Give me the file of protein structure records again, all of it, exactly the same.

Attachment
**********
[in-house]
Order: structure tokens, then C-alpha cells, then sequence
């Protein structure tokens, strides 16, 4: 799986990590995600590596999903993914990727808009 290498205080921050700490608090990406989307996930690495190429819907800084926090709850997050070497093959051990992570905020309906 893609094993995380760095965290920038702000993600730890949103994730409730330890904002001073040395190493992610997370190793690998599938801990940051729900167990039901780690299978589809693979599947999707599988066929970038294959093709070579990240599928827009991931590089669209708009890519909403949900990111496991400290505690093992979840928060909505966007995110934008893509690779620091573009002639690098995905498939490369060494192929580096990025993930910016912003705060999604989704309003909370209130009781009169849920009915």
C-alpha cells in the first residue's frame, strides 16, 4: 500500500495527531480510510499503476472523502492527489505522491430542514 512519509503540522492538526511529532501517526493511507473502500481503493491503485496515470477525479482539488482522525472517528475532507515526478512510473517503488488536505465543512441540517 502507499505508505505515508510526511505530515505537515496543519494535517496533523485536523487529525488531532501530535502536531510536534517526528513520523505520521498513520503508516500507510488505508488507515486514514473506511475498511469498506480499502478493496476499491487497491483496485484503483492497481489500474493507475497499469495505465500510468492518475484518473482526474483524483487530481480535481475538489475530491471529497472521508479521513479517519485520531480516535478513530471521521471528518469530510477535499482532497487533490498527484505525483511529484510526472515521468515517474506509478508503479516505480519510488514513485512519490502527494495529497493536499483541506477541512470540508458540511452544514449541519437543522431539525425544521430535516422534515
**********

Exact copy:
[in-house]
Order: structure tokens, then C-alpha cells, then sequence
């Protein structure tokens, strides 16, 4: 799986990590995600590596999903993914990727808009 290498205080921050700490608090990406989307996930690495190429819907800084926090709850997050070497093959051990992570905020309906 893609094993995380760095965290920038702000993600730890949103994730409730330890904002001073040395190493992610997370190793690998599938801990940051729900167990039901780690299978589809693979599947999707599988066929970038294959093709070579990240599928827009991931590089669209708009890519909403949900990111496991400290505690093992979840928060909505966007995110934008893509690779620091573009002639690098995905498939490369060494192929580096990025993930910016912003705060999604989704309003909370209130009781009169849920009915």
C-alpha cells in the first residue's frame, strides 16, 4: 500500500495527531480510510499503476472523502492527489505522491430542514 512519509503540522492538526511529532501517526493511507473502500481503493491503485496515470477525479482539488482522525472517528475532507515526478512510473517503488488536505465543512441540517 502507499505508505505515508510526511505530515505537515496543519494535517496533523485536523487529525488531532501530535502536531510536534517526528513520523505520521498513520503508516500507510488505508488507515486514514473506511475498511469498506480499502478493496476499491487497491483496485484503483492497481489500474493507475497499469495505465500510468492518475484518473482526474483524483487530481480535481475538489475530491471529497472521508479521513479517519485520531480516535478513530471521521471528518469530510477535499482532497487533490498527484505525483511529484510526472515521468515517474506509478508503479516505480519510488514513485512519490502527494495529497493536499483541506477541512470540508458540511452544514449541519437543522431539525425544521430535516422534515